The Great Divorce

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The Chessboard Symbol Analysis

The Chessboard Symbol Icon

At the end of the novel, the Narrator travels with George MacDonald to an enormous chessboard, across which chess pieces move constantly. As MacDonald explains, the chessboard symbolizes the universe as God sees it: predetermined, perfectly controlled, and yet utterly mysterious to human beings, who still act with free will within the system God has created.

The Chessboard Quotes in The Great Divorce

The The Great Divorce quotes below all refer to the symbol of The Chessboard. For each quote, you can also see the other characters and themes related to it (each theme is indicated by its own dot and icon, like this one:
Dreams, Fantasy, and Education Theme Icon
). Note: all page and citation info for the quotes below refers to the HarperOne edition of The Great Divorce published in 0.
Chapter 14 Quotes

Ye saw the choices a bit more clearly than ye could see them on Earth: the lens was clearer. But it was still seen through the lens. Do not ask of a vision in a dream more than a vision in a dream can give.

Related Characters: George MacDonald (speaker), The Narrator
Related Symbols: The Chessboard
Page Number: 144
Explanation and Analysis:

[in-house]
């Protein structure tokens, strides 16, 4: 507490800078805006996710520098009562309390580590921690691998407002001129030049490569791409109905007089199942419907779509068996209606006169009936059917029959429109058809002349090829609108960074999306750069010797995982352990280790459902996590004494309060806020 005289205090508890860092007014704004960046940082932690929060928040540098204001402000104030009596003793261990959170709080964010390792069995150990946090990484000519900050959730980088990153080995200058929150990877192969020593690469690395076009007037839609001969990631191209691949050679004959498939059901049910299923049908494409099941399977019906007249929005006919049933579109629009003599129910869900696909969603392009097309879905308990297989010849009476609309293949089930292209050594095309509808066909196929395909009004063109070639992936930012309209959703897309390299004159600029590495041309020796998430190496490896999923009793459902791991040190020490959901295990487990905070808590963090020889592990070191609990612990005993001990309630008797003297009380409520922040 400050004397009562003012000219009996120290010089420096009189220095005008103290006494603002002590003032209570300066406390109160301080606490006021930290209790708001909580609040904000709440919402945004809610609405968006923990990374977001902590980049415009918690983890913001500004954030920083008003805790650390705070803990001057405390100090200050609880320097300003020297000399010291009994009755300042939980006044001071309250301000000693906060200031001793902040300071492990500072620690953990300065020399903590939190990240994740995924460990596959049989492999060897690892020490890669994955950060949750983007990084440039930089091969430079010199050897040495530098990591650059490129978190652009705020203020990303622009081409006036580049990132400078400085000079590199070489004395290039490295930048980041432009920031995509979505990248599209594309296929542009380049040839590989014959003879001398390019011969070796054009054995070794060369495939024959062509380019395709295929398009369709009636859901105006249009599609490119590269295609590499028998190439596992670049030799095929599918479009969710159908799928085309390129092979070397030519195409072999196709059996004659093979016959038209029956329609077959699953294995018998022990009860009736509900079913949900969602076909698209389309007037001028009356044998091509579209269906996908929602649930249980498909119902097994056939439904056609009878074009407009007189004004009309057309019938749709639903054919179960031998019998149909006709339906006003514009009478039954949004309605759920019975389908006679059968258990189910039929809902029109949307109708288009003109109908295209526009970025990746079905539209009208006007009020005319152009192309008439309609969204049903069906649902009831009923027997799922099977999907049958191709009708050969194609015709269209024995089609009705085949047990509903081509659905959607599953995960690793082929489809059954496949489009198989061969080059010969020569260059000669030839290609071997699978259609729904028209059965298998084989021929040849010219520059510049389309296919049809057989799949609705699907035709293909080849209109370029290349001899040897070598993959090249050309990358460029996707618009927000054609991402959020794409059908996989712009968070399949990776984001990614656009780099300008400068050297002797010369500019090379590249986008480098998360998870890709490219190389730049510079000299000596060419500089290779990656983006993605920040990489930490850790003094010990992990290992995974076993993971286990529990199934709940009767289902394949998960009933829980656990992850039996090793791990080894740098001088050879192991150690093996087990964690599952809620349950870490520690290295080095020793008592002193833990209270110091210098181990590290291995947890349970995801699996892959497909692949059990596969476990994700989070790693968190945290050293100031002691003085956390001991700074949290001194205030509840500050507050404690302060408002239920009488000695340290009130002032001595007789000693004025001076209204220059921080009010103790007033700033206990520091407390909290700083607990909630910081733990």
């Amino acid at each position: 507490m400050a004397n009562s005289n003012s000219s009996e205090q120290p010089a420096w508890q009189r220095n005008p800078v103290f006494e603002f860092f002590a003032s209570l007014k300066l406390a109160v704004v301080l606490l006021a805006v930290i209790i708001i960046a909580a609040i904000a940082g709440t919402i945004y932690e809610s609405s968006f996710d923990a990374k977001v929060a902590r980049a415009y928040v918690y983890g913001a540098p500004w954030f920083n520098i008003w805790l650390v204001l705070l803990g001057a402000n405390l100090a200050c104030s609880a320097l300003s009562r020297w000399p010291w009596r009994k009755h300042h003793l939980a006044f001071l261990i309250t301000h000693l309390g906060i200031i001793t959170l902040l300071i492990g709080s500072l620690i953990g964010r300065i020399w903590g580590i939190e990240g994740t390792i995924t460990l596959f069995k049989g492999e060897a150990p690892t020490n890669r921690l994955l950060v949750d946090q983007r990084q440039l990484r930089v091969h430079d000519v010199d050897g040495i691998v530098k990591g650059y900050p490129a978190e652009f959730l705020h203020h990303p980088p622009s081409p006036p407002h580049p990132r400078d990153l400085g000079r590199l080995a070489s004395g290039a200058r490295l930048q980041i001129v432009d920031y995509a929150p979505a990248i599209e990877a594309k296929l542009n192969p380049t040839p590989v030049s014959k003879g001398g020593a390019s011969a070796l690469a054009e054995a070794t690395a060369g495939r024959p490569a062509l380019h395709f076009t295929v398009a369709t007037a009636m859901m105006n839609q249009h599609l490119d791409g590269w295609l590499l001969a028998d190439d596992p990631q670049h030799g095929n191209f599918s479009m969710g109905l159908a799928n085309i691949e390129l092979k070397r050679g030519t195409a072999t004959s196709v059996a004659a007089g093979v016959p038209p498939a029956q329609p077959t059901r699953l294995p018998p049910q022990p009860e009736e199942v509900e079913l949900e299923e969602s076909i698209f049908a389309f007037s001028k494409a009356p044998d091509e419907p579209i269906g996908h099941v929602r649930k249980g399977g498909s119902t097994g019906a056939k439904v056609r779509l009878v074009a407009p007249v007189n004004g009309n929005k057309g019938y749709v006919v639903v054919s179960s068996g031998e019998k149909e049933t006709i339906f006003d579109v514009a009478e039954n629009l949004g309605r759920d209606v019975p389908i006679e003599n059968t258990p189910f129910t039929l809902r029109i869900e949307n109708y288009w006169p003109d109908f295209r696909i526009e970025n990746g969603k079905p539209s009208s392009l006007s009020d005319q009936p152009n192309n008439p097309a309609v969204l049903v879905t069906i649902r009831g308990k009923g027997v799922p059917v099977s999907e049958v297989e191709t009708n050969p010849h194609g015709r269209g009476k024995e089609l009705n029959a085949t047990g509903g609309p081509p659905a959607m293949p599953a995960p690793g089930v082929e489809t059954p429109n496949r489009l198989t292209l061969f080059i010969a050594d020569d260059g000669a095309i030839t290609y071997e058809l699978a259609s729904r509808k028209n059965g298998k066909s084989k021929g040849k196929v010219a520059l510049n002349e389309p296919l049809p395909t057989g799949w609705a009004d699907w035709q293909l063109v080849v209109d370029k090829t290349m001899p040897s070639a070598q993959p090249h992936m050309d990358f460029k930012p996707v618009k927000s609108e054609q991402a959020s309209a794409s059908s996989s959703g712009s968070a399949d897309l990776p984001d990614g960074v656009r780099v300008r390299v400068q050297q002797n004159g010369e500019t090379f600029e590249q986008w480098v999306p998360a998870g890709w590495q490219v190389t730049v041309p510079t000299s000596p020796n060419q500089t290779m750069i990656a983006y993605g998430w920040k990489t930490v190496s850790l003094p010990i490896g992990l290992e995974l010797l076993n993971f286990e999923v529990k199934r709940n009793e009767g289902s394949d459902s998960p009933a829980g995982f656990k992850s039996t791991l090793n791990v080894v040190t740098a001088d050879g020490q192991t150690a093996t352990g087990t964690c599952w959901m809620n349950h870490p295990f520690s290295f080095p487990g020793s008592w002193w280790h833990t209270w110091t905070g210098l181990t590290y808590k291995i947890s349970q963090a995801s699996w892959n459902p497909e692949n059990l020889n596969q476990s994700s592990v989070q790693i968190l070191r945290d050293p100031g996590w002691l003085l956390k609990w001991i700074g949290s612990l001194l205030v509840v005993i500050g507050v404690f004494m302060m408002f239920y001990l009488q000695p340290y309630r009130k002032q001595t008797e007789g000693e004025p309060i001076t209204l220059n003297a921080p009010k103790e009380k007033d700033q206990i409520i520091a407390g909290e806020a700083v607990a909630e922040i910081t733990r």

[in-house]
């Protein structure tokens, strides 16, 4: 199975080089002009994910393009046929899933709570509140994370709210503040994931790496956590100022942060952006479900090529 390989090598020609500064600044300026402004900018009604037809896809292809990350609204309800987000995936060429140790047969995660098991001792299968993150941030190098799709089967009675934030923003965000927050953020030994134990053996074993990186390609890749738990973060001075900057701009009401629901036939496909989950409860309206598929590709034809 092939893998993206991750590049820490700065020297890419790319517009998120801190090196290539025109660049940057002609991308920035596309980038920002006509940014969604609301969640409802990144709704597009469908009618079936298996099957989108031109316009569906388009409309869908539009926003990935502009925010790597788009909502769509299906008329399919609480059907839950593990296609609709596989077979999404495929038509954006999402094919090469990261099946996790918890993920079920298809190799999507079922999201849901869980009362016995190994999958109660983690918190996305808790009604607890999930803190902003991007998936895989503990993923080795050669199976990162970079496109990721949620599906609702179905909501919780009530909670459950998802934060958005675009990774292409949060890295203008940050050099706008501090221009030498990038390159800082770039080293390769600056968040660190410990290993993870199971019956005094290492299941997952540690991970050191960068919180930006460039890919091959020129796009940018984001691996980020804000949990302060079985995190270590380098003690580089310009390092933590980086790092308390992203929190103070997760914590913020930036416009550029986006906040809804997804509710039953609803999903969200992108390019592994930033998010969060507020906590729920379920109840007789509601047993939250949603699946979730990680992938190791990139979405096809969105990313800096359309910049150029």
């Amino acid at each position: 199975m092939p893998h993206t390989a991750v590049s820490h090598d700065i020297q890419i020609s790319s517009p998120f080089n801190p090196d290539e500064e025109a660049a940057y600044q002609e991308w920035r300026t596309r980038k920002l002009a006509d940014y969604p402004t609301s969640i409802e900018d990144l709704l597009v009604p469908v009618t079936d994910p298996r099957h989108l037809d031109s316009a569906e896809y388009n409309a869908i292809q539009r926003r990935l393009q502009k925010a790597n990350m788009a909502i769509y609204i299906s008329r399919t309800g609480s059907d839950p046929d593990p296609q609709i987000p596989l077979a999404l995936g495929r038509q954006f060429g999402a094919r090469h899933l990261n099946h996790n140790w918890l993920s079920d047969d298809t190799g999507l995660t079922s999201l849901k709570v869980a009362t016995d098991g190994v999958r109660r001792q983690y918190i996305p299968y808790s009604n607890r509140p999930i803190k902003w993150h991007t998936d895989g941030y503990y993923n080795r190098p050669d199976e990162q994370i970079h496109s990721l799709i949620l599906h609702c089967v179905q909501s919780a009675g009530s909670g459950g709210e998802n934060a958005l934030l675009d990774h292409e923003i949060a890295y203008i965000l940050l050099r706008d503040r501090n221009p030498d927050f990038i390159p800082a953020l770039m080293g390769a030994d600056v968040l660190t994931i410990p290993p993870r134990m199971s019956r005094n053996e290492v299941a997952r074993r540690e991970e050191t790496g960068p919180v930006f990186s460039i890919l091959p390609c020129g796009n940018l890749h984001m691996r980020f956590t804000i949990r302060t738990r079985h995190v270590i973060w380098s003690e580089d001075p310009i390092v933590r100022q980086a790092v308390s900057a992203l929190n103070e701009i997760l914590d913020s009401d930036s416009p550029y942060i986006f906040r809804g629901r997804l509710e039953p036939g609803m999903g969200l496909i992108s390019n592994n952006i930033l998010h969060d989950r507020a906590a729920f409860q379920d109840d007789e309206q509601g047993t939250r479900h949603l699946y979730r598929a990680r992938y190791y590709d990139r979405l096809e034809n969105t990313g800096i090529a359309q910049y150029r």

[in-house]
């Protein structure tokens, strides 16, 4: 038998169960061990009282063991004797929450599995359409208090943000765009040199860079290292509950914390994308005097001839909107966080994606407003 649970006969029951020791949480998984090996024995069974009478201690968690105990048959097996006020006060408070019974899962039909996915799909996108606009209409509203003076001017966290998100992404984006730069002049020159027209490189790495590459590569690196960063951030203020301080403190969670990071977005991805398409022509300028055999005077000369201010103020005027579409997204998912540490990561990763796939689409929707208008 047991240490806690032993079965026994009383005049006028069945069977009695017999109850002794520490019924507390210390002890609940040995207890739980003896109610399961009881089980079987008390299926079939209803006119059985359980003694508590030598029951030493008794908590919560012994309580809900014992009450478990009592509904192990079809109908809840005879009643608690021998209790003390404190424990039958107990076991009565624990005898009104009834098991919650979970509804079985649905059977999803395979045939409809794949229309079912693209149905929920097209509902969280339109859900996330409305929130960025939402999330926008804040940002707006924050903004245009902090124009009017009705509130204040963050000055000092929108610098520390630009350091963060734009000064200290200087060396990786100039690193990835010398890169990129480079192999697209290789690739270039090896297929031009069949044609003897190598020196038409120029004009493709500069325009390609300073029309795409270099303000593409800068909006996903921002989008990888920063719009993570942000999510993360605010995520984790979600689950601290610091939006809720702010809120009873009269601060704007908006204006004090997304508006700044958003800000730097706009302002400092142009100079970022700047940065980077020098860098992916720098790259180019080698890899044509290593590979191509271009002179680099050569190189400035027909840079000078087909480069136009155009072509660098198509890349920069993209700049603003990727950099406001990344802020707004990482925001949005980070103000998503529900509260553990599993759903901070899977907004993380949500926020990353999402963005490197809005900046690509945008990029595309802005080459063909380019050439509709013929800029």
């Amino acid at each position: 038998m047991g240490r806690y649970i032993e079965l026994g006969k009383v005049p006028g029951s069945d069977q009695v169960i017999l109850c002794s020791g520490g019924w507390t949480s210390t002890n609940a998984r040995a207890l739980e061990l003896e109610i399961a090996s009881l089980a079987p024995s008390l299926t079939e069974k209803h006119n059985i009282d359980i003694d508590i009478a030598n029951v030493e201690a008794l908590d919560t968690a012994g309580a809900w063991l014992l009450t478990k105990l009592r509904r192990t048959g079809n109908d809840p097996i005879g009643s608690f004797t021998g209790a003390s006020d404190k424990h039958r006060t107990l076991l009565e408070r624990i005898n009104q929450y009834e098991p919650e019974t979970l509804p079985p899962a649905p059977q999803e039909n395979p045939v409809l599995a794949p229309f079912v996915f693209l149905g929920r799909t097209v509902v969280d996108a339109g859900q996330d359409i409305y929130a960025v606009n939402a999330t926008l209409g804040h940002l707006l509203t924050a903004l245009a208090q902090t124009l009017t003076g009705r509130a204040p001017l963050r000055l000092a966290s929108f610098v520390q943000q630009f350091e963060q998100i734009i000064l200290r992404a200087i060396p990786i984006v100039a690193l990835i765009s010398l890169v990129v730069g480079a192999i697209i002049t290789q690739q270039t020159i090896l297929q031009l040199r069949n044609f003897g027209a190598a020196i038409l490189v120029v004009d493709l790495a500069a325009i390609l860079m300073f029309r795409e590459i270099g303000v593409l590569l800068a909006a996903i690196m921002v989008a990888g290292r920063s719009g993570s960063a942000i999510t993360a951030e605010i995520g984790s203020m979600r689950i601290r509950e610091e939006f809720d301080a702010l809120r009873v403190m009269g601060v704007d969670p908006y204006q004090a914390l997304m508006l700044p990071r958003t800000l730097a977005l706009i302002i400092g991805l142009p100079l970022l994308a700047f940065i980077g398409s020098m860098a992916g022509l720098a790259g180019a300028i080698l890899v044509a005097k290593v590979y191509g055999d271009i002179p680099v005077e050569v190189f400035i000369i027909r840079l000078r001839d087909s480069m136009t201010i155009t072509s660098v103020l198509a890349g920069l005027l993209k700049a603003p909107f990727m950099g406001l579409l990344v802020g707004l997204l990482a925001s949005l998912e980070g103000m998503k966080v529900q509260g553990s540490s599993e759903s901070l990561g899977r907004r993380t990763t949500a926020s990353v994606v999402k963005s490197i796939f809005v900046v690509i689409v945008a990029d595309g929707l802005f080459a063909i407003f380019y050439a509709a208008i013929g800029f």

In the final chapter of the novel, the Narrator witnesses the surreal spectacle of an enormous chessboard, across which move human beings. MacDonald clarifies what the chessboard represents: as he explains here, the chessboard represents the universe as God sees it—a complex, interlocking set of forces and objects. God controls the universe, using his infinite wisdom and power—and yet the universe remains mysterious and unclear to a mere mortal like the Narrator.

The passage accomplishes two major things. First, it clarifies MacDonald’s complicated points about time and free will. From the perspective of the Narrator, the world is uncertain, meaning that the Narrator is always choosing what to do next. From the perspective of God, however, the universe is perfectly certain and ordered: God can see every instant in time simultaneously. The difference between God and the Narrator is as profound as the difference between a chess-piece and a chess master.

The second, arguably more important thing that the passage accomplishes is to qualify the analogies and metaphors that Lewis offers, both in this chapter and in the entire book. MacDonald uses the image of a chessboard to explain the concept of omniscience to the Narrator—but even this image, MacDonald acknowledges, can only do so much to educate the Narrator. At the end of the day, understanding the “mind of God” is beyond all human comprehension. By the same token, the surreal images and metaphors that the Narrator has witnessed during his dream might help him understand some complicated ideas and concepts, but they’re not perfect illustrations of these complicated ideas and concepts. The book itself is just about a “vision in a dream,” and not an attempt to portray the literal afterlife or the mind of God.

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The Chessboard Symbol Timeline in The Great Divorce

The timeline below shows where the symbol The Chessboard appears in The Great Divorce. The colored dots and icons indicate which themes are associated with that appearance.
Chapter 14
Dreams, Fantasy, and Education Theme Icon
Heaven, Hell, and the “Great Divorce” Theme Icon
...realizes that these “forms” are the souls of human beings. The souls are watching a chessboard, upon which there are chess pieces representing human beings as they appear to one another.... (full context)